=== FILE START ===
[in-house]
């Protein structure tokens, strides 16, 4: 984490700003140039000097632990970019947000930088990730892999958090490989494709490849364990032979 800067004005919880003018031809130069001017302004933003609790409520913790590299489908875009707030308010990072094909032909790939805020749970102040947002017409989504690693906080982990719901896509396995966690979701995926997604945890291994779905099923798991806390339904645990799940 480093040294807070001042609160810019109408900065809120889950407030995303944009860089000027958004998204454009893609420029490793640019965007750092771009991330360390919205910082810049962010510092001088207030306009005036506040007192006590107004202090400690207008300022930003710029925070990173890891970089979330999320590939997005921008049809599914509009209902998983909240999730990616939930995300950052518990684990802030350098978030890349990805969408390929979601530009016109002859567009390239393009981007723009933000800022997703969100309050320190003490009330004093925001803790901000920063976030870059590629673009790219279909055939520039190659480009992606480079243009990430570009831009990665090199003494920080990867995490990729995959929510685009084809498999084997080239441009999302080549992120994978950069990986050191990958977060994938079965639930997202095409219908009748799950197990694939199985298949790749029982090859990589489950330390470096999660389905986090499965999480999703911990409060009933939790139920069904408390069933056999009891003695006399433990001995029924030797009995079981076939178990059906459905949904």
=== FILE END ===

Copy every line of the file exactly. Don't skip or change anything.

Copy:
[in-house]
């Protein structure tokens, strides 16, 4: 984490700003140039000097632990970019947000930088990730892999958090490989494709490849364990032979 800067004005919880003018031809130069001017302004933003609790409520913790590299489908875009707030308010990072094909032909790939805020749970102040947002017409989504690693906080982990719901896509396995966690979701995926997604945890291994779905099923798991806390339904645990799940 480093040294807070001042609160810019109408900065809120889950407030995303944009860089000027958004998204454009893609420029490793640019965007750092771009991330360390919205910082810049962010510092001088207030306009005036506040007192006590107004202090400690207008300022930003710029925070990173890891970089979330999320590939997005921008049809599914509009209902998983909240999730990616939930995300950052518990684990802030350098978030890349990805969408390929979601530009016109002859567009390239393009981007723009933000800022997703969100309050320190003490009330004093925001803790901000920063976030870059590629673009790219279909055939520039190659480009992606480079243009990430570009831009990665090199003494920080990867995490990729995959929510685009084809498999084997080239441009999302080549992120994978950069990986050191990958977060994938079965639930997202095409219908009748799950197990694939199985298949790749029982090859990589489950330390470096999660389905986090499965999480999703911990409060009933939790139920069904408390069933056999009891003695006399433990001995029924030797009995079981076939178990059906459905949904």